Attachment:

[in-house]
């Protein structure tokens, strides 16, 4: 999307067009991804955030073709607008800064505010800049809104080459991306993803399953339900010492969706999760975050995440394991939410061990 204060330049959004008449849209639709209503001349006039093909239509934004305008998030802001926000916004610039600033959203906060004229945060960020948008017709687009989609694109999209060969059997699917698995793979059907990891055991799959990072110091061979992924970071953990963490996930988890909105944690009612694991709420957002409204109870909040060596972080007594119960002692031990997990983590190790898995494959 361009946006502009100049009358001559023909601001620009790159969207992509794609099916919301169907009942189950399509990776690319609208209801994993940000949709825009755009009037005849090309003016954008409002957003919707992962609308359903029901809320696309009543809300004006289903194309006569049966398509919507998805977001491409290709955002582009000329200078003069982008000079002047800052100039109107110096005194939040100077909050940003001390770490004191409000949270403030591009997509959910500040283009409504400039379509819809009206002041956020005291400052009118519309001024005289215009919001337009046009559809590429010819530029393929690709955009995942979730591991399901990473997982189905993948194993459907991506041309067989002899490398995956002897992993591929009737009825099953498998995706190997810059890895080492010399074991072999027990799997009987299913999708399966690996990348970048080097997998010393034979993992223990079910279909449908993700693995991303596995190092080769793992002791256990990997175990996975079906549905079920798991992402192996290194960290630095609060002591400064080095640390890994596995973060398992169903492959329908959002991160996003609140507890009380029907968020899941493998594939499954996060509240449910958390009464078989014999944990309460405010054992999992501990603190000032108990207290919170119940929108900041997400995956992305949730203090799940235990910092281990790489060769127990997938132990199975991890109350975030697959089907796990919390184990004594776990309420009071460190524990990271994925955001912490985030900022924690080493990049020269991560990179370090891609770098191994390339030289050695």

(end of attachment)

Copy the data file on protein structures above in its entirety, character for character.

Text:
[in-house]
């Protein structure tokens, strides 16, 4: 999307067009991804955030073709607008800064505010800049809104080459991306993803399953339900010492969706999760975050995440394991939410061990 204060330049959004008449849209639709209503001349006039093909239509934004305008998030802001926000916004610039600033959203906060004229945060960020948008017709687009989609694109999209060969059997699917698995793979059907990891055991799959990072110091061979992924970071953990963490996930988890909105944690009612694991709420957002409204109870909040060596972080007594119960002692031990997990983590190790898995494959 361009946006502009100049009358001559023909601001620009790159969207992509794609099916919301169907009942189950399509990776690319609208209801994993940000949709825009755009009037005849090309003016954008409002957003919707992962609308359903029901809320696309009543809300004006289903194309006569049966398509919507998805977001491409290709955002582009000329200078003069982008000079002047800052100039109107110096005194939040100077909050940003001390770490004191409000949270403030591009997509959910500040283009409504400039379509819809009206002041956020005291400052009118519309001024005289215009919001337009046009559809590429010819530029393929690709955009995942979730591991399901990473997982189905993948194993459907991506041309067989002899490398995956002897992993591929009737009825099953498998995706190997810059890895080492010399074991072999027990799997009987299913999708399966690996990348970048080097997998010393034979993992223990079910279909449908993700693995991303596995190092080769793992002791256990990997175990996975079906549905079920798991992402192996290194960290630095609060002591400064080095640390890994596995973060398992169903492959329908959002991160996003609140507890009380029907968020899941493998594939499954996060509240449910958390009464078989014999944990309460405010054992999992501990603190000032108990207290919170119940929108900041997400995956992305949730203090799940235990910092281990790489060769127990997938132990199975991890109350975030697959089907796990919390184990004594776990309420009071460190524990990271994925955001912490985030900022924690080493990049020269991560990179370090891609770098191994390339030289050695």